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Thursday, October 22, 2015

Keep MPs, MLAs out of OBC creamy layer

A parliamentary panel on OBC welfare has taken exception to the proposal that elected representatives be included in the "creamy layer" ineligible for Mandal reservations in central jobs and educational institutions. 

It also demanded that the income ceiling to weed out the "creamy layer" from quota benefits be raised to Rs 20 lakh annually. The present ceiling stands at Rs 6 lakh, while a hike has been proposed to Rs 10.5 lakh. 

The twin demands reflect the unease of backward politicians over the recommendations of the National Commission for Backward Classes (NCBC) to the Centre for the periodic review of "creamy layer". 

In a first, the 'parliamentary committee on welfare of OBCs' recently took up the NCBC report for a thorough discussion and expressed dissatisfaction with its proposals. It is reliably learnt that it has asked the NCBC to withdraw and reconsider the report (which TOI reported exclusively in a series of articles in May). 

According to sources, the discussion was stormy as members argued that the stringent restrictions of "creamy layer" were responsible for the OBC presence in government being less than half of the 27% quota in operation for over two decades. 

The tug of war revolves around the NCBC's radical suggestion that past and present MPs and MLAs should not be eligible for reservation, arguing that election to "high offices" like legislatures showed that the said individual had achieved "social elevation" to fall in the "creamy layer".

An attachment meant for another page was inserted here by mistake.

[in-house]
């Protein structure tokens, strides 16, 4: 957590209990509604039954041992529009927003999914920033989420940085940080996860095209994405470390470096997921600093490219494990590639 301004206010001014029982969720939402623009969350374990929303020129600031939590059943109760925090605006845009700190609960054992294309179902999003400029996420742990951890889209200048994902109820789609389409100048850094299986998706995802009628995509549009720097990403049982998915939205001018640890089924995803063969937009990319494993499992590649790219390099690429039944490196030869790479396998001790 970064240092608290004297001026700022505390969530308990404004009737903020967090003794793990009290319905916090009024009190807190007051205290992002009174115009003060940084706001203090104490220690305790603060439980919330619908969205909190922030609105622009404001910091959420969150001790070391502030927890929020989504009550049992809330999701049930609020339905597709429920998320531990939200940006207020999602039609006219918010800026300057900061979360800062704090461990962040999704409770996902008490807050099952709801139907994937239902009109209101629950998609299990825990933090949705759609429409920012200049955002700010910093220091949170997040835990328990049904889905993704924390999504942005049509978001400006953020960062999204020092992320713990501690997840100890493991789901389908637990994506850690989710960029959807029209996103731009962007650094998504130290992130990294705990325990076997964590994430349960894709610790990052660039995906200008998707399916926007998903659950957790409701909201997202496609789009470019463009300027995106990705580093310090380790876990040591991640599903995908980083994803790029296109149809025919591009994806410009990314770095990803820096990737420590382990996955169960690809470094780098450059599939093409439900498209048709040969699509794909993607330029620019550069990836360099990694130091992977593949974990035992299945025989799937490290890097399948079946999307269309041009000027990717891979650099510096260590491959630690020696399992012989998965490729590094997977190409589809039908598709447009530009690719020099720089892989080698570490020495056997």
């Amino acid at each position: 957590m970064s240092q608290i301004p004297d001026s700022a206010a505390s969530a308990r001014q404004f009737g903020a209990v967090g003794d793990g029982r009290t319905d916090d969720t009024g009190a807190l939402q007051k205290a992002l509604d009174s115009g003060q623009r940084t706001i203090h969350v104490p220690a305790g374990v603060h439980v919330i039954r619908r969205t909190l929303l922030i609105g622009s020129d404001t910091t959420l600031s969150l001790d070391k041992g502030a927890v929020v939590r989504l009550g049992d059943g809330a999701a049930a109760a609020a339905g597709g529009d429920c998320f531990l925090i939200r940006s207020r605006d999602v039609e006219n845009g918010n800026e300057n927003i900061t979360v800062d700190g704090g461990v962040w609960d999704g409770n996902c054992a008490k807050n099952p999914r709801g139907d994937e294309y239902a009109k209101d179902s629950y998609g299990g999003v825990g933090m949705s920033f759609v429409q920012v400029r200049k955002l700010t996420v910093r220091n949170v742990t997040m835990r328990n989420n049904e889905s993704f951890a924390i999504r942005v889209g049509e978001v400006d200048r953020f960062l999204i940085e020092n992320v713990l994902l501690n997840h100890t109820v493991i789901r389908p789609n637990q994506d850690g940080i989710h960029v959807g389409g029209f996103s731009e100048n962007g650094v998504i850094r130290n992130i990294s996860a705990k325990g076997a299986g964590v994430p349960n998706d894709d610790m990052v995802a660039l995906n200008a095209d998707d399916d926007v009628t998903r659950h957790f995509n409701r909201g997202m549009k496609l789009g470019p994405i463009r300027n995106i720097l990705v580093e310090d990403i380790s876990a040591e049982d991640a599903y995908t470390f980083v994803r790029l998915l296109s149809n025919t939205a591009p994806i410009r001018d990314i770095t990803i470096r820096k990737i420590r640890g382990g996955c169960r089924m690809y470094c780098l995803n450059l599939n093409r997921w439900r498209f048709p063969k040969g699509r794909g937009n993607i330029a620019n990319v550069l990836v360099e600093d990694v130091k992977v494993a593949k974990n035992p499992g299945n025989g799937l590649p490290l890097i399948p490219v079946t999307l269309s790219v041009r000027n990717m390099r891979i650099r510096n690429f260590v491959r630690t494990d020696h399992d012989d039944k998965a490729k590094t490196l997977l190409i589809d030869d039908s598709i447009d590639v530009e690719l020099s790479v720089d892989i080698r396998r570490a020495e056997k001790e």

The NCBC has also proposed that wards of a 'Class I' officer in state/Centre be excluded from reservation benefits, irrespective of the officer being a "direct recruit" or a "promotee". Presently, only "direct recruits" fall in the "creamy layer". 

At the meeting, the members of the OBC parliamentary panel questioned how elected representatives could be put in the "creamy layer" when not all of them were educated or rich, and were elected for a short term. 

Citing the low figures of OBC workforce in the government, the MPs lamented that it had not reached even half of 27%. 

In this context, the panel members argued the NCBC's suggested income bar of Rs 10.5 lakh was restrictive as it would keep out a big chunk of backwards from availing quota. The red flag is significant since the present income bar stands at Rs 6 lakh. 

According to them, the leap in education costs makes the present and the proposed income ceiling incongruous with the competitiveness expected from OBCs to avail quotas. "The income for creamy layer should be Rs 20 lakh annually," the panel said.

Source:-The Times of India

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